One of the critical assets that Sri Lanka possesses is the Trincomalee harbour. Oceanographic engineers have found that anything hidden by anyone beneath its waters whether it is a toy or a nuclear submarine is undetectable by another. This is why there is such a haste to get access to this harbour by rivalling outside powers. The triangular contest among U.S., India and China to have some access to this natural harbour foretells how Sri Lanka would become entangled in a geopolitical rivalry which will eventually jeopardise her national sovereignty. Any deal by any Sri Lankan government with any outside power that would compromise the neutrality of Trincomalee would be suicidal; but to maintain that neutrality under any pressure requires the diplomatic talent and skill of a super Kautilya.

Given these constraints it is legitimate to raise the question whether the current flow of aid from both India and China is a compassionate reward or a concealed warning by both contestants telling Sri Lanka not to get too close towards the other.


*Robert D. Kaplan, “Centre Stage for the Twenty-first Century: Power Plays in the Indian Ocean”, Foreign Affairs, 88:2, 2009; Monsoon, New York: Random House, 2010.

**Panikkar K. M., India and the Indian Ocean, London: George Allen & Unwin Ltd., 1945. Emphasis is mine.

***Keenleyside T. A., “Nationalist Indian Attitudes Towards Asia: A Troublesome Legacy for Post-Independence Indian Foreign Policy”, Pacific Affairs, vol. 55, no. 2, 1982.

Dr. Ameer Ali, School of Business and Governance, Murdoch University, Western Australia

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Latest comments

  • 1

    The importance of Trincomalee is overplayed. It may have been significant at a point of history but given rapid movements of navies, its significance is diminished. So is the significance of the Hambantota port where heavy vessels don’t have deep water. In any event, the Indian ownership of the Nicobar and Andaman Islands makes the significance of Sri Lanka less. Port Blair connects Vishakapatnam and is virtually at the tip of the Malacca Straits. With Diego Garcia, the US is always present in the Indian Ocean. So, this analysis seems somewhat dated.

    Of course, the aid giving pattern is interesting. India, China and Pakistan sent vessels. But, the rapport it had with the people would be interesting to study. The presence of Chinese in Colombo is much resented by local people. This is so in other parts of Asia. The mainland Chinese don’t hit it off with their own kind elsewhere, not even in Hong Kong.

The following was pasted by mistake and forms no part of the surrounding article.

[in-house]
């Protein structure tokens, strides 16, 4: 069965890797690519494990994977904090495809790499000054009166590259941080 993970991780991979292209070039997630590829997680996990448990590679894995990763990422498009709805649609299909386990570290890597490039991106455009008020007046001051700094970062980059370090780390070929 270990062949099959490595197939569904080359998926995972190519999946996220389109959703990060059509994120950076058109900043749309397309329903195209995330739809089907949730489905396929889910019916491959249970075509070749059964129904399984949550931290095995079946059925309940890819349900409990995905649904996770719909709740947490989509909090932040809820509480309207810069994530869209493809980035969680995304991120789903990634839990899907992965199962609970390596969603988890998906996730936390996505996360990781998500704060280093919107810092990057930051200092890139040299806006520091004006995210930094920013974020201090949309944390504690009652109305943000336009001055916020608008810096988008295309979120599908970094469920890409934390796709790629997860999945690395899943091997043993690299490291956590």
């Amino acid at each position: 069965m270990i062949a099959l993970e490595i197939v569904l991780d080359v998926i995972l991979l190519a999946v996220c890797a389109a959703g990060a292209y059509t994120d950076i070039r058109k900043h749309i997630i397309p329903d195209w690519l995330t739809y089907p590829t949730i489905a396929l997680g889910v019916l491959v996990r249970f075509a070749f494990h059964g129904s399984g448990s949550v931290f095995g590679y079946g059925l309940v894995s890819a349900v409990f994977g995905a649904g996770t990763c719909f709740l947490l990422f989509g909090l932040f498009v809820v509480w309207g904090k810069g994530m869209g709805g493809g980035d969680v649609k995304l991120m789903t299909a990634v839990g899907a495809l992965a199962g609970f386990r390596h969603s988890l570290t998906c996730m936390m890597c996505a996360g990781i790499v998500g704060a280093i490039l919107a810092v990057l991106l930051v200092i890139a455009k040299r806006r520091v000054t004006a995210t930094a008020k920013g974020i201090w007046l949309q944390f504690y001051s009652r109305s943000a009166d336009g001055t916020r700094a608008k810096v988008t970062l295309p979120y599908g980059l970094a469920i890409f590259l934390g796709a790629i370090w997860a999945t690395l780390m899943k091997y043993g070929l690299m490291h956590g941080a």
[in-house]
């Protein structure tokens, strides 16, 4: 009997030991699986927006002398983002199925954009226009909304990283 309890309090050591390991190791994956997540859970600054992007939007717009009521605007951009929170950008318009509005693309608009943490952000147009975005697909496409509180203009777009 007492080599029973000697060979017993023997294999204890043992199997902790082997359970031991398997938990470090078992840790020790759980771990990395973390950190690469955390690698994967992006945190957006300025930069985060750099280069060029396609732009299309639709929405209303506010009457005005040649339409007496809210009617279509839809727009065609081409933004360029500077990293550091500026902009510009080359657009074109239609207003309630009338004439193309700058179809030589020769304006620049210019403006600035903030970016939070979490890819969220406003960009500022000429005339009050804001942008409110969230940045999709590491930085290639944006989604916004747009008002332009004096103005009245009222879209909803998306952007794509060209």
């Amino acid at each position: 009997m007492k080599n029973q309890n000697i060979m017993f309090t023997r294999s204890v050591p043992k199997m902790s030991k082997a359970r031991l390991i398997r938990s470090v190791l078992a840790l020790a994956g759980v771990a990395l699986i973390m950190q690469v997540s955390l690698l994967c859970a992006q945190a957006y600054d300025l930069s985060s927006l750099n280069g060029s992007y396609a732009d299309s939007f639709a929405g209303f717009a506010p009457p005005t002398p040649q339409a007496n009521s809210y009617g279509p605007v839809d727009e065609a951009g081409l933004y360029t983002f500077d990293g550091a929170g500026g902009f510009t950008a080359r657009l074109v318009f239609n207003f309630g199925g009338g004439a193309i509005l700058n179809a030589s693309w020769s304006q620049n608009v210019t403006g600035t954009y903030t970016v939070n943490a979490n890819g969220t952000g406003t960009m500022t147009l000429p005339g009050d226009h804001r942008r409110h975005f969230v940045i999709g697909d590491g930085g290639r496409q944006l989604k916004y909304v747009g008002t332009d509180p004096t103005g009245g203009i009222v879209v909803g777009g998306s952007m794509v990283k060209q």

One has to be realistic that India is close has natural affinities with the Ceylon and Indian Tamils as well as with Buddhists. That closeness, neither China nor Parkistan can aspire to.

    • 1

      Yes, the importance of Trinco is much over-rated, like the greatness of Ceylon tea.
      The Japanese did manage to sink a few British ships in Trinco, and would have done much more damage if the Brits han’t moved the rest to the Maldives. This was 75 years ago, before the age of cruise missiles and nuclear-powered subs.
      Trinco does have a good deep water anchorage. And of course it has the British-built oil tanks, to utilise which we have neither the ships nor the money.
      What we must remember is that both our independence and sovereignty are limited by the presence of this very large northern neighbour. We have to depend on India for everything from helicopters in 1971 to parippu in 1987. So let’s keep our noses clean.

  • 2

    Dr. Ali, there is nothing called a “free dinner”, even in these situations. Look at Sudan, Yemen etc where there is utter starvation, diseases etc etc but neither India nor China has done any relief. As far as I am aware, OXFAM and some other U.N divisions are doing something to keep the name and the status!

    Both India and China are wanting to acquire Sri Lanka and there is no going back on that. We Sri Lanans asked for that because of our own selfishness and back-biting.

    Ceylon loaned England Stg 50 million during the last war. At that tie we were under the “bad” brits.

  • 0

    China can move an artificial Island into the Indian Occian rather than an aircraft carrier. And position it south of Sri lanka. The Size of it can expand to the size of Sri lanka.

  • 2

    Sir, our geographic realities tell us we cannot piss India off. We learnt our lesson no? Sri Lanka has for the most part had a very useful friendly albeit independent foreign policy relationship with India. It was JR who mucked it up first by stupidly thinking he could join ASEAN. We are not SE but S Asia! What a farce. So we all know the history of Indian destabilization and arming terrorists. But reality is under Modi they follow a far more aggressive Hinduvta policy towards even Nepal. Nepal had huge problems a couple of years ago with India Bihari Nepalis invading, blockading the border and trying to carve out a state for political power in the rapidly expanding Bihari Nepali populuation. Nepali Buddhists and even Nepali Hindus(remember it was the only Hindu Kingdom in the world under the Kings?)/ But my Cardiologist who is Nepali also slammed India for their dirty games. But as Lankans say Sir, “what to do men?”</b